Joel Drucker: Kevin Anderson Ends Spirited Denis Shapovalov's Run in Five Sets in NY

NEW YORK—Kevin Anderson is a rather low-key, soft spoken, unassuming fellow. But the tranquil nature of Anderson’s persona belies the extensive drama he has brought to majors of late.

Recall Wimbledon, where victories over Roger Federer and John Isner each went deep into the fifth set. On Friday night, it happened in New York. In three hours and 43 minutes, Anderson problem-solved and eventually powered his way past one of contemporary tennis’ unbridled young colts, 19-year-old Denis Shapovalov, 4-6, 6-3, 6-4, 4-6, 6-4.

The match took place on the new Louis Armstrong Stadium. In many ways, there an energy coursing through this court evocative of the old Grandstand court in its 1978-‘96 period—intimate, raucous, fans in movement and in dialogue. But this facility is even bigger and louder. The new Armstrong conjures up the sound and texture of New York City. The volume increased even more at approximately 4:25 when a few drops of rain triggered the need to close the roof for the first time. Play resumed within ten minutes.

Anderson at that point was serving at 4-2, 15-love. In the first set, he’d been broken at 1-2, dropping that game with a pair of unforced backhand errors. Shapovalov, a supreme opportunist, consolidated the break with a love hold and rode a wave of confidence—11 winners to just three for Anderson—to take the first set, 6-4.

But as Federer and Isner learned at Wimbledon, there is a sturdy quality to Anderson. He is a grinder in a big man’s body, a player who at this point has internalized the idea that a match is less a series of bold statements and more a matter of sustained mechanics. It also helps that at 6’ 8” he can drop down many a tremendous serve (67 in this match were unreturnable, compared to 43 for Shapovalov).

In contrast, Shapovalov at this point is a delightful mystery. There is little ordinary about the way he aggregates points. In a sport largely given to repetition, consistency and the brand of forceful defense that pervades contemporary tennis, Shapovalov is a rebel, an independent voice of a shot-maker who lives for the chance to slice his serve wide in the ad court, roll his one-handed backhand crosscourt, crack his topspin forehand up the line and opportunistically make his way to the net for angled volleys.

“I just feel like I belong out there this year. I'm able to compete with anyone out there, as I showed today," he said. "I feel like my game's at a different level.”

All told, Shapovalov hit 59 winners, nearly twice as many as Anderson’s 31. But if the direction, consistency and even sustainability of this young Canadian’s shots are uncertain at this point, what’s guaranteed is his zest for competition. There was little chance he would shrivel once Anderson went up two sets to one.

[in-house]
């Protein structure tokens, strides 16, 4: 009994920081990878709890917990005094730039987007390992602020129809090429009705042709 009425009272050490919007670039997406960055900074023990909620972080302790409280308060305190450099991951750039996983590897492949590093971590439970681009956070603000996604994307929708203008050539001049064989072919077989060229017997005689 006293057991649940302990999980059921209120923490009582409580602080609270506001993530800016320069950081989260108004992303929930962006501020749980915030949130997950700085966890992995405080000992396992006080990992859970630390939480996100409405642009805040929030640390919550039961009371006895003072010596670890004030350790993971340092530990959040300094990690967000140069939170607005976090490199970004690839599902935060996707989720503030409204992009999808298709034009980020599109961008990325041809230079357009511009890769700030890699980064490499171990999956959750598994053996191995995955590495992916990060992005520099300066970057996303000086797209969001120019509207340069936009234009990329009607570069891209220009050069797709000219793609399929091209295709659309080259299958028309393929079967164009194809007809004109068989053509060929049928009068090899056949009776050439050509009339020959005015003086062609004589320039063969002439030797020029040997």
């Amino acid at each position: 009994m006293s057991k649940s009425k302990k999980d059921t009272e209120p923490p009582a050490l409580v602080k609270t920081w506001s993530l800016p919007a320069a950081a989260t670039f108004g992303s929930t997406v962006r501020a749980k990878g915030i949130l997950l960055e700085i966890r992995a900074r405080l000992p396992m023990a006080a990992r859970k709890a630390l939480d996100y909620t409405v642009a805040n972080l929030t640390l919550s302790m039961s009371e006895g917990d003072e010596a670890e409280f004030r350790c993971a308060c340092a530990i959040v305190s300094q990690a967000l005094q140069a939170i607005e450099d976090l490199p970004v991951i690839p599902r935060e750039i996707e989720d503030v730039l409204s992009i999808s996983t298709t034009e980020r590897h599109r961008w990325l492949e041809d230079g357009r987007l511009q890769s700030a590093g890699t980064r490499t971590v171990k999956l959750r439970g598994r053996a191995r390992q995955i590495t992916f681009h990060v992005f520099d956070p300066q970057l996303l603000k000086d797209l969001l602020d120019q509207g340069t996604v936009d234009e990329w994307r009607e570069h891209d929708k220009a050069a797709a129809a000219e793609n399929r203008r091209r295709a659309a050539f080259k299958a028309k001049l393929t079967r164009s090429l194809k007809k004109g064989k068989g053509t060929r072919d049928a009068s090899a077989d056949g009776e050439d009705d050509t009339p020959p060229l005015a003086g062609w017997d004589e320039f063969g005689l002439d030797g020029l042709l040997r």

Said Shapovalov, “Another crazy match for me . . . Obviously a lot of ups and downs. It was a battle out there. I gave it all I had. Nothing to regret from it.”

So it was that with Anderson serving at 4-5, 15-30, Shapovalov earned a pair of set points with an enthralling lob and backhand drop volley. Though he’d lose both of those opportunities, Shapovalov so electrified the crowd that he was able to dislodge Anderson from his comfort zone just long enough to snap up the next two points and level the match.

“Felt like in a coliseum almost,” Anderson said. “The crowd was really into it, especially as the match went on. It was really exciting playing in those sort of conditions. Definitely a treat being out there today.”

Serving in the fifth at 1-all, 30-30, Shapovalov netted a backhand and a forehand to surrender the conclusive break to Anderson. And yet, even as Anderson continued to hold, everything about this match–the energy, the rain, the closed roof, the style contrast of youth and age, lefty and righty—spun the dial in the direction of suspense.

Sure enough, at 3-5, love-40, Shapovalov fought off three match points, including one with an ace and another with a crisp backhand volley winner. He also repelled a fourth. For all his makes and misses, Shapovalov well knew this tennis principle: Make the guy serve for it.

But nothing now could faze Anderson. On the first three points, each of his serves was north of 130 mph, the third a 133 mph ace down the T. A second serve on match point No. 5 also never came back, Shapovalov shanking his backhand.

Experience had narrowly carried the day over youth.

“Maybe that helped me in certain moments,” Anderson said. “But I had to definitely use all of it to get through today.”

Read more articles by Joel Drucker

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